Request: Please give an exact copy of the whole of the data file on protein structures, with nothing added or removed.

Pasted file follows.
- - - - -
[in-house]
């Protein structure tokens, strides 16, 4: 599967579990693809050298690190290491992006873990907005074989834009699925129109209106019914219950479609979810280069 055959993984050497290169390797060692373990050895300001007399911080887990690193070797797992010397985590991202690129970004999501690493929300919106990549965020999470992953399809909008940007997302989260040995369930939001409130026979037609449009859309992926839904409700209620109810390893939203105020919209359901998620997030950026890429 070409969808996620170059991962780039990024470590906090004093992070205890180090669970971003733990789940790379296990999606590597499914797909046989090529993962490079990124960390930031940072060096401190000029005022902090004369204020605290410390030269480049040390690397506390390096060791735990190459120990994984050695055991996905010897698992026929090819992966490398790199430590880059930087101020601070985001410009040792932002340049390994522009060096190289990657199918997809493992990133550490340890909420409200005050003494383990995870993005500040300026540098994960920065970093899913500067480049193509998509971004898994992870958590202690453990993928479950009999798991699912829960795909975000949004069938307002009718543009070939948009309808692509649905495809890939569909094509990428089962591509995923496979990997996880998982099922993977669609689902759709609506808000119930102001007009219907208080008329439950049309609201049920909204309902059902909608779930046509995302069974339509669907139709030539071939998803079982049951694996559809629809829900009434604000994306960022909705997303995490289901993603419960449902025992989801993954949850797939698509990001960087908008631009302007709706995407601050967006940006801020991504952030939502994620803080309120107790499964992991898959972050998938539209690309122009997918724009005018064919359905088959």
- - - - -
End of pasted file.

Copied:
[in-house]
């Protein structure tokens, strides 16, 4: 599967579990693809050298690190290491992006873990907005074989834009699925129109209106019914219950479609979810280069 055959993984050497290169390797060692373990050895300001007399911080887990690193070797797992010397985590991202690129970004999501690493929300919106990549965020999470992953399809909008940007997302989260040995369930939001409130026979037609449009859309992926839904409700209620109810390893939203105020919209359901998620997030950026890429 070409969808996620170059991962780039990024470590906090004093992070205890180090669970971003733990789940790379296990999606590597499914797909046989090529993962490079990124960390930031940072060096401190000029005022902090004369204020605290410390030269480049040390690397506390390096060791735990190459120990994984050695055991996905010897698992026929090819992966490398790199430590880059930087101020601070985001410009040792932002340049390994522009060096190289990657199918997809493992990133550490340890909420409200005050003494383990995870993005500040300026540098994960920065970093899913500067480049193509998509971004898994992870958590202690453990993928479950009999798991699912829960795909975000949004069938307002009718543009070939948009309808692509649905495809890939569909094509990428089962591509995923496979990997996880998982099922993977669609689902759709609506808000119930102001007009219907208080008329439950049309609201049920909204309902059902909608779930046509995302069974339509669907139709030539071939998803079982049951694996559809629809829900009434604000994306960022909705997303995490289901993603419960449902025992989801993954949850797939698509990001960087908008631009302007709706995407601050967006940006801020991504952030939502994620803080309120107790499964992991898959972050998938539209690309122009997918724009005018064919359905088959």